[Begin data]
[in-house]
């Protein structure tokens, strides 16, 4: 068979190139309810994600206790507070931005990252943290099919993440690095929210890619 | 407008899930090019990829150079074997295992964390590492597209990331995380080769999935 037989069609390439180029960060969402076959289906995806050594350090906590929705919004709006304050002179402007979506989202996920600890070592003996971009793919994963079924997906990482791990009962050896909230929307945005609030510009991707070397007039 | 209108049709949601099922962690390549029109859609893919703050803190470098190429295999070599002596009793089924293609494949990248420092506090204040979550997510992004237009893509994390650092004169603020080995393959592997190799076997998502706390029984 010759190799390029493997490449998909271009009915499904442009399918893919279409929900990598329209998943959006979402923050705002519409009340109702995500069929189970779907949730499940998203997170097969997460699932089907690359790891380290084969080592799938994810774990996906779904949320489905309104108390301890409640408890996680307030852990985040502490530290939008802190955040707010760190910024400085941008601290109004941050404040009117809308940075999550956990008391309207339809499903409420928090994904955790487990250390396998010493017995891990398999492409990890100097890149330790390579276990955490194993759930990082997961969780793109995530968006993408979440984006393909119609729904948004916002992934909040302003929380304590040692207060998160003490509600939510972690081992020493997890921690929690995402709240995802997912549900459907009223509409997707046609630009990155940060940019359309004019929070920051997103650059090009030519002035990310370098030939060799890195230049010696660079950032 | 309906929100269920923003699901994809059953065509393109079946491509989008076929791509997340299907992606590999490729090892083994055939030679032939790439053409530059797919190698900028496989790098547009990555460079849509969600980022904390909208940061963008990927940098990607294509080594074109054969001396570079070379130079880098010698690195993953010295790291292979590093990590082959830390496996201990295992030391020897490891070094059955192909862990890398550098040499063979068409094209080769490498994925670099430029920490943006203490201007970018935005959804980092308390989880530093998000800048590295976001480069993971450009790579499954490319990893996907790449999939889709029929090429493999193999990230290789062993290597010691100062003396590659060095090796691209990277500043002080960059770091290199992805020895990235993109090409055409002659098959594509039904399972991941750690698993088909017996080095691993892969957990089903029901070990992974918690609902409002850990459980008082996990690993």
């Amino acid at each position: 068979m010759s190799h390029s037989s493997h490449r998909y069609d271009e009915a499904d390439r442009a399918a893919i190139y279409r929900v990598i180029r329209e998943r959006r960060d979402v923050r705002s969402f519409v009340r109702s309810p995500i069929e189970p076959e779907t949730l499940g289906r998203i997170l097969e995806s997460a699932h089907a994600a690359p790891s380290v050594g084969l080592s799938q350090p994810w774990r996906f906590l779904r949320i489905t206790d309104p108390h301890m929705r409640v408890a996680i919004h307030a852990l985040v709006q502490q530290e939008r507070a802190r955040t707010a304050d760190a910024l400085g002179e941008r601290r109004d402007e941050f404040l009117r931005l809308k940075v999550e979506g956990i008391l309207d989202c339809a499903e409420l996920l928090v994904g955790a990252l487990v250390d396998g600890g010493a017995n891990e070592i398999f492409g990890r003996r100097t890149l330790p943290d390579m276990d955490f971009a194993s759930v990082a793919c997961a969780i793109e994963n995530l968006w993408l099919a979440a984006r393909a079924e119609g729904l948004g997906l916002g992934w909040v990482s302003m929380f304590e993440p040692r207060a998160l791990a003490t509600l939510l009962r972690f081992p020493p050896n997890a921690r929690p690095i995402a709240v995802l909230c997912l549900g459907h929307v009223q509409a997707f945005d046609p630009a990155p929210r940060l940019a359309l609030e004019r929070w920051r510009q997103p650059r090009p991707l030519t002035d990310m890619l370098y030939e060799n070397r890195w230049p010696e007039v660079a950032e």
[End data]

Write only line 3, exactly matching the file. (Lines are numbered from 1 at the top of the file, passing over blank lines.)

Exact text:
């Amino acid at each position: 068979m010759s190799h390029s037989s493997h490449r998909y069609d271009e009915a499904d390439r442009a399918a893919i190139y279409r929900v990598i180029r329209e998943r959006r960060d979402v923050r705002s969402f519409v009340r109702s309810p995500i069929e189970p076959e779907t949730l499940g289906r998203i997170l097969e995806s997460a699932h089907a994600a690359p790891s380290v050594g084969l080592s799938q350090p994810w774990r996906f906590l779904r949320i489905t206790d309104p108390h301890m929705r409640v408890a996680i919004h307030a852990l985040v709006q502490q530290e939008r507070a802190r955040t707010a304050d760190a910024l400085g002179e941008r601290r109004d402007e941050f404040l009117r931005l809308k940075v999550e979506g956990i008391l309207d989202c339809a499903e409420l996920l928090v994904g955790a990252l487990v250390d396998g600890g010493a017995n891990e070592i398999f492409g990890r003996r100097t890149l330790p943290d390579m276990d955490f971009a194993s759930v990082a793919c997961a969780i793109e994963n995530l968006w993408l099919a979440a984006r393909a079924e119609g729904l948004g997906l916002g992934w909040v990482s302003m929380f304590e993440p040692r207060a998160l791990a003490t509600l939510l009962r972690f081992p020493p050896n997890a921690r929690p690095i995402a709240v995802l909230c997912l549900g459907h929307v009223q509409a997707f945005d046609p630009a990155p929210r940060l940019a359309l609030e004019r929070w920051r510009q997103p650059r090009p991707l030519t002035d990310m890619l370098y030939e060799n070397r890195w230049p010696e007039v660079a950032e």